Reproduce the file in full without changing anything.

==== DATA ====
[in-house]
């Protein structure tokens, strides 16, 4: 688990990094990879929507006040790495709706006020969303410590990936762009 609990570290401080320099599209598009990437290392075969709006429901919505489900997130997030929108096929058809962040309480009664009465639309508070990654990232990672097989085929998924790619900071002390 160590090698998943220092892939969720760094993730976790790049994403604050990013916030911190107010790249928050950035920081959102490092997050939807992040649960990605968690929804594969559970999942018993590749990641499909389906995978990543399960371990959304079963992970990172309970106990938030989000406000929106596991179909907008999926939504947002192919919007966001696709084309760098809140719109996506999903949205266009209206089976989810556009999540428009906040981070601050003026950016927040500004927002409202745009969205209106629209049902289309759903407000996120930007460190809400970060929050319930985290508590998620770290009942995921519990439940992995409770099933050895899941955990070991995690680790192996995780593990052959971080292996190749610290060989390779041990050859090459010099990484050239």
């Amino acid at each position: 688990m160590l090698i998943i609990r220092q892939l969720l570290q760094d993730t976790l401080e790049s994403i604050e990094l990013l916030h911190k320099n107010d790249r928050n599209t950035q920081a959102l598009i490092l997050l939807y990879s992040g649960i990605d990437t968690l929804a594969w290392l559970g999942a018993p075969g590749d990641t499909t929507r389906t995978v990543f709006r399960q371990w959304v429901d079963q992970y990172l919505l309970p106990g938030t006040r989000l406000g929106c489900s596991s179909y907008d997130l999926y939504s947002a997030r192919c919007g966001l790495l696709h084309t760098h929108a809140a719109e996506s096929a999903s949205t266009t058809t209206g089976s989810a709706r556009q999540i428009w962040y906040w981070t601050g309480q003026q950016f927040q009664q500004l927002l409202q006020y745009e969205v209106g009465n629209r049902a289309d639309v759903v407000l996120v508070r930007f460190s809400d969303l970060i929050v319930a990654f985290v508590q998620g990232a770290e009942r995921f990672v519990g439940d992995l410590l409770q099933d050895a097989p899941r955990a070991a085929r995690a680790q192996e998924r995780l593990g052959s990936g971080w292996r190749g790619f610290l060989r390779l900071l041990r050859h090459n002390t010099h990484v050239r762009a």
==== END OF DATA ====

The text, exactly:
[in-house]
């Protein structure tokens, strides 16, 4: 688990990094990879929507006040790495709706006020969303410590990936762009 609990570290401080320099599209598009990437290392075969709006429901919505489900997130997030929108096929058809962040309480009664009465639309508070990654990232990672097989085929998924790619900071002390 160590090698998943220092892939969720760094993730976790790049994403604050990013916030911190107010790249928050950035920081959102490092997050939807992040649960990605968690929804594969559970999942018993590749990641499909389906995978990543399960371990959304079963992970990172309970106990938030989000406000929106596991179909907008999926939504947002192919919007966001696709084309760098809140719109996506999903949205266009209206089976989810556009999540428009906040981070601050003026950016927040500004927002409202745009969205209106629209049902289309759903407000996120930007460190809400970060929050319930985290508590998620770290009942995921519990439940992995409770099933050895899941955990070991995690680790192996995780593990052959971080292996190749610290060989390779041990050859090459010099990484050239």
């Amino acid at each position: 688990m160590l090698i998943i609990r220092q892939l969720l570290q760094d993730t976790l401080e790049s994403i604050e990094l990013l916030h911190k320099n107010d790249r928050n599209t950035q920081a959102l598009i490092l997050l939807y990879s992040g649960i990605d990437t968690l929804a594969w290392l559970g999942a018993p075969g590749d990641t499909t929507r389906t995978v990543f709006r399960q371990w959304v429901d079963q992970y990172l919505l309970p106990g938030t006040r989000l406000g929106c489900s596991s179909y907008d997130l999926y939504s947002a997030r192919c919007g966001l790495l696709h084309t760098h929108a809140a719109e996506s096929a999903s949205t266009t058809t209206g089976s989810a709706r556009q999540i428009w962040y906040w981070t601050g309480q003026q950016f927040q009664q500004l927002l409202q006020y745009e969205v209106g009465n629209r049902a289309d639309v759903v407000l996120v508070r930007f460190s809400d969303l970060i929050v319930a990654f985290v508590q998620g990232a770290e009942r995921f990672v519990g439940d992995l410590l409770q099933d050895a097989p899941r955990a070991a085929r995690a680790q192996e998924r995780l593990g052959s990936g971080w292996r190749g790619f610290l060989r390779l900071l041990r050859h090459n002390t010099h990484v050239r762009a």